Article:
AIMS: To evaluate pregnancy outcomes in a real-world setting of pregnant women with type 1 diabetes using the ultra-long-acting insulin analog degludec compared to other long-acting insulin analogs throughout pregnancy.
METHODS: This was a secondary analysis of a prospective cohort study. The prospective cohort included consecutive, singleton pregnant women with type 1 diabetes receiving long-acting insulin analogs both before and during pregnancy: 67 women using degludec compared to 95 women using other long-acting insulin analogs in a routine care setting.
RESULTS: Women using degludec had similar clinical characteristics as women using other long-acting insulin analogs including HbA1c at 9 gestational weeks [6.5 (6.2-6.9) % (48 (44-52) mmol/mol) versus 6.5 (6.0-7.0) % (47 (42-53) mmol/mol), p = 0.52] and at 35 gestational weeks [6.0 (5.6-6.5) % (42 (38-47) mmol/mol) versus 6.1 (5.6-6.5) % (43 (38-48) mmol/mol), p = 0.68]. Pregnancy outcomes were similar regarding preeclampsia [10% (7/67) versus 8% (8/95), p = 0.66] and preterm delivery before 37 gestational weeks [16% (11/67) versus 23% (22/95), p = 0.29]. There were no perinatal deaths, and neonatal outcomes as large for gestational age infants [37% (25/67) versus 39% (37/95), p = 0.83], small for gestational age infants [4% (3/67) versus 5% (5/95), p = 1.0] and neonatal hypoglycemia [32% (21/65) versus 41% (34/83), p = 0.28] were similar between women using degludec and other long-acting insulin analogs.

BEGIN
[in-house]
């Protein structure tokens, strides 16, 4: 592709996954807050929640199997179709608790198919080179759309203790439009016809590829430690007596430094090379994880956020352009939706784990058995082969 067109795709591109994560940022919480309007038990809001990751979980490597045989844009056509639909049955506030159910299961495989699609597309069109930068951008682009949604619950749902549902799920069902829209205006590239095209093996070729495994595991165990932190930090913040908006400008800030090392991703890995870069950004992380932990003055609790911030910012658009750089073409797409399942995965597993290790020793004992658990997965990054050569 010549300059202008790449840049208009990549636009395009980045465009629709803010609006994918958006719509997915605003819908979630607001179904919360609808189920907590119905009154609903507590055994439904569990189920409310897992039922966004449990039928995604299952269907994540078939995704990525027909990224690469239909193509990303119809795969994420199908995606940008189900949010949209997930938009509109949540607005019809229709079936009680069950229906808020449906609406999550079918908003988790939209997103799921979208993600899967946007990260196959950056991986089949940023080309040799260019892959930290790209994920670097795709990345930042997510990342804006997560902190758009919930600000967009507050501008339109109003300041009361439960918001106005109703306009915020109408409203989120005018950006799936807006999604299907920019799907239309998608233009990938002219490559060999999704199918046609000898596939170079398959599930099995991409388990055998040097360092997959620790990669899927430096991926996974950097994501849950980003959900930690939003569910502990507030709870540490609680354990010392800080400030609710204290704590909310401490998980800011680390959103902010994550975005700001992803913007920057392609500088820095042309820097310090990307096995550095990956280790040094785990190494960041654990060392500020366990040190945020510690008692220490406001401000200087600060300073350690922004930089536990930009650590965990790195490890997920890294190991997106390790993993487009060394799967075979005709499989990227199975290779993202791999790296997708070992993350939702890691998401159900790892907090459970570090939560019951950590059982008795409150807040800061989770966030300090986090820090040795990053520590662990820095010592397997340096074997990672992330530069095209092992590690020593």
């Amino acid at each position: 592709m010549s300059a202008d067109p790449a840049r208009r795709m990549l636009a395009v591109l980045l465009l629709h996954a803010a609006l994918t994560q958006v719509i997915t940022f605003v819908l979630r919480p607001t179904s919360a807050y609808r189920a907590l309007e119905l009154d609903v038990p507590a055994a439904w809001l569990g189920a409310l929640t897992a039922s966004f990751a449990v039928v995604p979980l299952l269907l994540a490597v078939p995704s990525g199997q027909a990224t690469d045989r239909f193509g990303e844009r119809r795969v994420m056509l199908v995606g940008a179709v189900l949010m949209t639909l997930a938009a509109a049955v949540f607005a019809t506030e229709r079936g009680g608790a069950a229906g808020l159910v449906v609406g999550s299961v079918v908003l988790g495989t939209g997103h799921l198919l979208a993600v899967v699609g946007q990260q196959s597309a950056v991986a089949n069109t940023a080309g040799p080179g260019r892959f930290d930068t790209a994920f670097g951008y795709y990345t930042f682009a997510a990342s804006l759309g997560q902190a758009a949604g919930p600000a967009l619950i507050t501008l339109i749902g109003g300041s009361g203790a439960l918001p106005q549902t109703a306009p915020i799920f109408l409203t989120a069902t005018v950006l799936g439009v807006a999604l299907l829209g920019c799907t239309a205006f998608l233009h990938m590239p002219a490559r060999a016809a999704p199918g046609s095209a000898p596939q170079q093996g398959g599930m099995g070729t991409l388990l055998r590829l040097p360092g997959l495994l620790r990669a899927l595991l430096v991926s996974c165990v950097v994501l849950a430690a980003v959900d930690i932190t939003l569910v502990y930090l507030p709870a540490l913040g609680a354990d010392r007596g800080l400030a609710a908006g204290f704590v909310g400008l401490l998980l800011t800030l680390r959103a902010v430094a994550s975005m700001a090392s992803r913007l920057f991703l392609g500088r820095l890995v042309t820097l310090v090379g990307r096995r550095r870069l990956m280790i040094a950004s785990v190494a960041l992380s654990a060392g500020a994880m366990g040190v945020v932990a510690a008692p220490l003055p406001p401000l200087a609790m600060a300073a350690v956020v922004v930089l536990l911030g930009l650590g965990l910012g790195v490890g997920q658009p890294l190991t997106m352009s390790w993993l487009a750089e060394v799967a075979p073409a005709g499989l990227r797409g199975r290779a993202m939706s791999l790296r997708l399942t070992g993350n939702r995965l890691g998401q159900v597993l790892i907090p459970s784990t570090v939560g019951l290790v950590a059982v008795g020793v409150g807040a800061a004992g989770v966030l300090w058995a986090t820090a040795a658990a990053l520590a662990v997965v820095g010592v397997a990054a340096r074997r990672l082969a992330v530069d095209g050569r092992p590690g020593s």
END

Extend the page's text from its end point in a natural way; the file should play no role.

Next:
CONCLUSIONS: The use of degludec during pregnancy resulted in similar pregnancy outcomes as use of other long-acting insulin analogs in women with type 1 diabetes in a real-world setting. This suggests that degludec initiated before pregnancy can be continued throughout gestation.